Family Justice Center opens new facility to serve Horry and Georgetown domestic violence victims
GEORGETOWN, SC (WMBF) - Reducing the injuries and deaths resulting from domestic violence in Horry and Georgetown counties. That's the mission of the brand-new Family Justice Center in Georgetown that opened Friday.
Year and year, the Violence Policy Center compiles a list of the states with the highest rate of females killed by males – South Carolina is consistently in the top ten, even coming in at number 1 in 2015.
The Family Justice Center was founded in 2007 to help victims of domestic violence. In 2012, the center helped 300 victims. In 2017, they helped 1,5000.
"So you can see the need is there," said Vicki Bourus, the Family Justice Center's Executive Director.
The old facility was a 70-year-old building plagued by plumbing and air conditioning issues.
According to the Family Justice Center's website, domestic violence is the leading cause of injuries to women aged 15 to 44, more common than car accidents. South Carolina is consistently in the top ten in the nation for women who are killed by men.
"South Carolina is pretty late in the game when it comes to domestic violence issues and I think it took us getting to probably the worst spot on that list a few years ago being the number one state in the nation for women killed by their spouses and we really put some focus on it I guess around the end of 2015, 2016," said 15th circuit solicitor Jimmy Richardson, who spoke about the need for a Family Justice Center in every county.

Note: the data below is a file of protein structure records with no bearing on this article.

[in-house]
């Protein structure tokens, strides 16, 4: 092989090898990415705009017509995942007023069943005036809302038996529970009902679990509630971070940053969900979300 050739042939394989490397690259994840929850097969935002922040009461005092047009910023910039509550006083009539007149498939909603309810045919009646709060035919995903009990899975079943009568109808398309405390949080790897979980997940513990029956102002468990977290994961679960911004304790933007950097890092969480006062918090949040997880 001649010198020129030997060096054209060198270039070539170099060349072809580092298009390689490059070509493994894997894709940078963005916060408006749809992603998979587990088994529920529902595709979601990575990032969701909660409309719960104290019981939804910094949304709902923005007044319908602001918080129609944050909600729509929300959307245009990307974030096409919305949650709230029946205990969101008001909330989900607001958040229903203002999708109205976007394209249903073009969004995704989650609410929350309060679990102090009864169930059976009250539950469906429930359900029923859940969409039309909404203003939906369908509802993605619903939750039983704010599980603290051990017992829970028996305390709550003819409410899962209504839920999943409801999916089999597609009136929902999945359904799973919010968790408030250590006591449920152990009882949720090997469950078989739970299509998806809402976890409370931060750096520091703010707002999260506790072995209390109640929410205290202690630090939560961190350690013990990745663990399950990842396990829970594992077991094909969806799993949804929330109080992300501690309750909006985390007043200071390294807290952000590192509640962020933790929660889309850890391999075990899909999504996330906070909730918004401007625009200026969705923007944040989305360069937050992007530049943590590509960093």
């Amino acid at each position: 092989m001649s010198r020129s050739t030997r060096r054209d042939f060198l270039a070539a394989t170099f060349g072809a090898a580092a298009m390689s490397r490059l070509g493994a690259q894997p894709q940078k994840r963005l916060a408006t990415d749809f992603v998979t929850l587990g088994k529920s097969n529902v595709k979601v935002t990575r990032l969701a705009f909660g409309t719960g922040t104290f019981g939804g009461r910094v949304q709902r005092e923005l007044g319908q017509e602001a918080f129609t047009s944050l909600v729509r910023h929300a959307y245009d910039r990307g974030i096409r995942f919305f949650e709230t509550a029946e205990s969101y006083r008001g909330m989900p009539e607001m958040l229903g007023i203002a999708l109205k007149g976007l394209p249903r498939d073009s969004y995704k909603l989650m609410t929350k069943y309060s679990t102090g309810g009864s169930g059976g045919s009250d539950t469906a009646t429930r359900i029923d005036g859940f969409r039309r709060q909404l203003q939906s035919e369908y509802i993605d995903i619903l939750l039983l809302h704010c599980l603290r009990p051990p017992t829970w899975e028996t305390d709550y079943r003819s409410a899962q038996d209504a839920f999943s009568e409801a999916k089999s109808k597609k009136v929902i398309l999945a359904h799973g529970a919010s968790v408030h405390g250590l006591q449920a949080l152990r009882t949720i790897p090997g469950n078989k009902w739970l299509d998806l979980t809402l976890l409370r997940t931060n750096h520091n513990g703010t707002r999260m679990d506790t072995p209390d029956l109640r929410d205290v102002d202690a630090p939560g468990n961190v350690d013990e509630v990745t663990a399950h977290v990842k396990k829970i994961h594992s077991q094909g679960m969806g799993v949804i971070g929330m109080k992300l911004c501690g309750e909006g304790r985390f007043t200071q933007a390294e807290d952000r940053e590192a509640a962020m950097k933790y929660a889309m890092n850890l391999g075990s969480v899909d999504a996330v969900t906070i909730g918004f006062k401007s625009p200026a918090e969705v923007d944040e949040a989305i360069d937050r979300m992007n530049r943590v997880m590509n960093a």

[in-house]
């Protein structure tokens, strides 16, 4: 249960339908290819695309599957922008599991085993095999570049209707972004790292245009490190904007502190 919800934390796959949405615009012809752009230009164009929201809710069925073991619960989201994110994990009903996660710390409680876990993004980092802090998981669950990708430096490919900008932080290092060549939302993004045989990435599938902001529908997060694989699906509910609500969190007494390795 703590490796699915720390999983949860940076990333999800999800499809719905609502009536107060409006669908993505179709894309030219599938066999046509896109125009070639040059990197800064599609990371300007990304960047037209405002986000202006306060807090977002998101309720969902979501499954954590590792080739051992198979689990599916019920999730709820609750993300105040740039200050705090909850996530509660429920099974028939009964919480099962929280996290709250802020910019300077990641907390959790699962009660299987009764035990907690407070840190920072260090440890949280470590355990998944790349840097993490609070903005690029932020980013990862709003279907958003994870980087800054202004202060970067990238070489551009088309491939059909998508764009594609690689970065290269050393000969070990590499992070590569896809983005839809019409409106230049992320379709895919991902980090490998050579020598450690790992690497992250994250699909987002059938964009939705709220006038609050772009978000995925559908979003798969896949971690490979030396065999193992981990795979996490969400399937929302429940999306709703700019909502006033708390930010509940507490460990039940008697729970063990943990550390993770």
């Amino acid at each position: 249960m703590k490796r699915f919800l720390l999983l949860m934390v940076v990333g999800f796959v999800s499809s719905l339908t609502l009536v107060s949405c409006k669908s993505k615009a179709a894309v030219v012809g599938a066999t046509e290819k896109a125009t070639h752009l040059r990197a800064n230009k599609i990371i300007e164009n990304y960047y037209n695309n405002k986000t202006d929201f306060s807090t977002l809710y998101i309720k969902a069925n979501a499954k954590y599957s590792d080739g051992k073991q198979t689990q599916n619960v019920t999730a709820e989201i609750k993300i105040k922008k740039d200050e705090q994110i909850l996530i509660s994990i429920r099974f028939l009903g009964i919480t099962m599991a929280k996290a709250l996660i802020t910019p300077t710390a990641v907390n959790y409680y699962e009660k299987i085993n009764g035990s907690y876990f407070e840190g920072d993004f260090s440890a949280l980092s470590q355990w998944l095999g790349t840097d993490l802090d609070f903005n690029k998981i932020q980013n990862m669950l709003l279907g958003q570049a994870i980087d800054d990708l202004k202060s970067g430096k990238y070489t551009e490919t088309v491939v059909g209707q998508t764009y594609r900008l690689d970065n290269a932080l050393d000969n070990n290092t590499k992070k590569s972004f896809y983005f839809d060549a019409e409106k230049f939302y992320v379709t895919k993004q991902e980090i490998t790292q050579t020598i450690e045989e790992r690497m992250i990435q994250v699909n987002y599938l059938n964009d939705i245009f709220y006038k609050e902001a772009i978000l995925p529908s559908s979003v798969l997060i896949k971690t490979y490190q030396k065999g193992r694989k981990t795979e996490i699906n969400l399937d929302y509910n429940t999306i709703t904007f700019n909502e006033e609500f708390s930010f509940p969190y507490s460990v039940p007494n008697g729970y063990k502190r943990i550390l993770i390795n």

The center has a wide range of free resources to those seeking help and refuge from domestic violence including counseling, safety planning, court advocacy, emergency shelters, and much more. They also offer resources for children.
"I think the message that we send to our victims is you're worth doing this for. You deserve the best. And if you don't believe that about yourself right now it's our job to help you believe that by putting you into a facility that's worthy of you," Bourus said.
If you're in need of help, but worried about what might happen, Bourus encourages you to simply call to talk to a counselor.
"Just make that call they don't have to come in to go to the shelter. They can just call to talk…..So thank goodness we're here because I feel like we save lives. I know we do."
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